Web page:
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Acupuncture & Natural Health Solutions Newsletter   Providing Natural Health Care for the Entire Family
Issue #2015-03c

Your Body as a Garden

The concept of gardening gives us an excellent illustration for the theories behind Traditional Chinese medicine (TCM) and acupuncture. Imagine you are a gardener whose job it is to help a garden thrive. To help nature along, you must provide necessities such as water and fertilizer. You must make sure plants receive the right amount of sun, and you must weed out any undesirable elements. Gardening takes time and effort, but the reward is a beautiful, healthy garden, abundant with flowers and vegetables.

Your body is just like a garden, and you and your acupuncturist are the gardeners. He or she will work closely with you to strengthen and balance your internal garden. By taking your entire self into account, your practitioner can help identify-and weed out-any imbalances that could cause problems.
Your goal is to learn how to cultivate and support your inner garden. Your acupuncturist's goal is to nurture your inner ecosystem so that it can flourish-and you can enjoy health and harmony.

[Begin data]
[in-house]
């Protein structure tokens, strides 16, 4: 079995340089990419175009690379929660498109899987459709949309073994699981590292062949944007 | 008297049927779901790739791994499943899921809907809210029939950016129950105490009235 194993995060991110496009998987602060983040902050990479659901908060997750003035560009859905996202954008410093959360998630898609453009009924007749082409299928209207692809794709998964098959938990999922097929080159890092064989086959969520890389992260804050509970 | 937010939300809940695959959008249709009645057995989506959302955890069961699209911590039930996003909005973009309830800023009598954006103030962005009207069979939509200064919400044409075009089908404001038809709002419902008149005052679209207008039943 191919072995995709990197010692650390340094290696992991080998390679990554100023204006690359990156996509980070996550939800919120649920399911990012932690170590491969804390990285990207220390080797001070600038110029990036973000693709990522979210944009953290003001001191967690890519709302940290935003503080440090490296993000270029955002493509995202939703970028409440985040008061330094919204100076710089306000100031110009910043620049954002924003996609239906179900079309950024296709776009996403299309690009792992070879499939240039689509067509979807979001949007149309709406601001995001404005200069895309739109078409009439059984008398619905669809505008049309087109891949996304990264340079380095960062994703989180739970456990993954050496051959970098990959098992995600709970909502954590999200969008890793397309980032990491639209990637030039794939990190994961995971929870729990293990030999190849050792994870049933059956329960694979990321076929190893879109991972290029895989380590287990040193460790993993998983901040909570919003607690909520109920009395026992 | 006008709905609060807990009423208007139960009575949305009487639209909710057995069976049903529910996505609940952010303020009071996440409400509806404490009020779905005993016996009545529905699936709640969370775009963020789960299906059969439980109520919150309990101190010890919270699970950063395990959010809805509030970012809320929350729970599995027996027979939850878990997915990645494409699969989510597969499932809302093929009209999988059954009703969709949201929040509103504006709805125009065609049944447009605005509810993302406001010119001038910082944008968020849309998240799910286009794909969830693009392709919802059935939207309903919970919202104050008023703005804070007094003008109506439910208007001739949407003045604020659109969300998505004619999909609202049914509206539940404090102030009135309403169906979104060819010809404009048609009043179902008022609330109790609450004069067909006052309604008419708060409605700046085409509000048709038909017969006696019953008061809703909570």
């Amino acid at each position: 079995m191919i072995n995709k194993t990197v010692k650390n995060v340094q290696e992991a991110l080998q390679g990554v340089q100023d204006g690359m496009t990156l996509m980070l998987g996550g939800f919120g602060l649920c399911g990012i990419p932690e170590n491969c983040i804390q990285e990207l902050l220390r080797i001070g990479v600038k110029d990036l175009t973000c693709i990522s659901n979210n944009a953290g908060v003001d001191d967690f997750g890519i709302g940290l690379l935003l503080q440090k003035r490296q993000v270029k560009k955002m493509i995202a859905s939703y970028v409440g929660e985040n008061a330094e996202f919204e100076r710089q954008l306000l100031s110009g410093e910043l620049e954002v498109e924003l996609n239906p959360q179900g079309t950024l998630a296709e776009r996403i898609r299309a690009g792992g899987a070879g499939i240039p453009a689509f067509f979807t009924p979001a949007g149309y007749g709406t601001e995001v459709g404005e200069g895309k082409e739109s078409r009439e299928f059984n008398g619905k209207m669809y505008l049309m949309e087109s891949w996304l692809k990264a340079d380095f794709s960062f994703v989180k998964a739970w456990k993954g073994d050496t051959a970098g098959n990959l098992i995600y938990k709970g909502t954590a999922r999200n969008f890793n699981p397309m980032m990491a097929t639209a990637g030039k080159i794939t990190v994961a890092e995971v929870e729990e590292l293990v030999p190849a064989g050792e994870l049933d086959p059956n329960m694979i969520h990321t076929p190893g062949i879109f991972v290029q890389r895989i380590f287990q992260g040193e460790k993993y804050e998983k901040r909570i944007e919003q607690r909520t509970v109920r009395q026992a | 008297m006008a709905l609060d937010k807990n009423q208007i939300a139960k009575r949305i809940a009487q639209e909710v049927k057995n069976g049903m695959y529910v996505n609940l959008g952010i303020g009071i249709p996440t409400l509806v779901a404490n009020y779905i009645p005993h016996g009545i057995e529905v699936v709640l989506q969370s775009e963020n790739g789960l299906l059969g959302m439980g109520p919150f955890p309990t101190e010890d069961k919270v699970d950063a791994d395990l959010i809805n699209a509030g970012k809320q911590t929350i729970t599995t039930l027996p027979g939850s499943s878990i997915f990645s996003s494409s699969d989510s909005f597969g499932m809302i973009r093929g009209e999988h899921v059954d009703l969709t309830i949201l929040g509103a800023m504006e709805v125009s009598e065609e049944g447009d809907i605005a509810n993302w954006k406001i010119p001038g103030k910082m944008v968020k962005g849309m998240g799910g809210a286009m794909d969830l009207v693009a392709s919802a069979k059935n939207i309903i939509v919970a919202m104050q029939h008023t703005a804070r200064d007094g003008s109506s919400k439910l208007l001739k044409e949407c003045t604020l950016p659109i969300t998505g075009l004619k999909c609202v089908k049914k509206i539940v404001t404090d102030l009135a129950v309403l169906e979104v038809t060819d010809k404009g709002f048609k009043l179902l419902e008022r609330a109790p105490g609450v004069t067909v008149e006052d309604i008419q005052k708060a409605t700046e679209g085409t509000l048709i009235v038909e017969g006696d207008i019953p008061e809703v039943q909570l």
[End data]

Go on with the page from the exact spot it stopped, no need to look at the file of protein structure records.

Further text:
Nurturing your garden
Acupuncture isn't a "quick fix." It does, though, provide you with the tools and knowledge needed to nourish the garden within.

Your participation in the process is essential. After all, you wouldn't simply plant seeds in the ground and expect them to bloom unattended. It's the same with your health. Working with your acupuncturist and committing to long-term care can create positive changes for your overall health.




Essential Healthy Habits



To live a healthy life at the most basic level, we all know that there are certain habits that must be maintained on a consistent basis. 

Want healthy teeth? Brush a few times daily, floss at least once a day, and visit your dentist for regular check-ups.

Healthy bodily hygiene requires that you shower or bathe daily.

Living at a healthy bodyweight results from consistently eating the right types of foods, and regularly engaging in some form of exercise.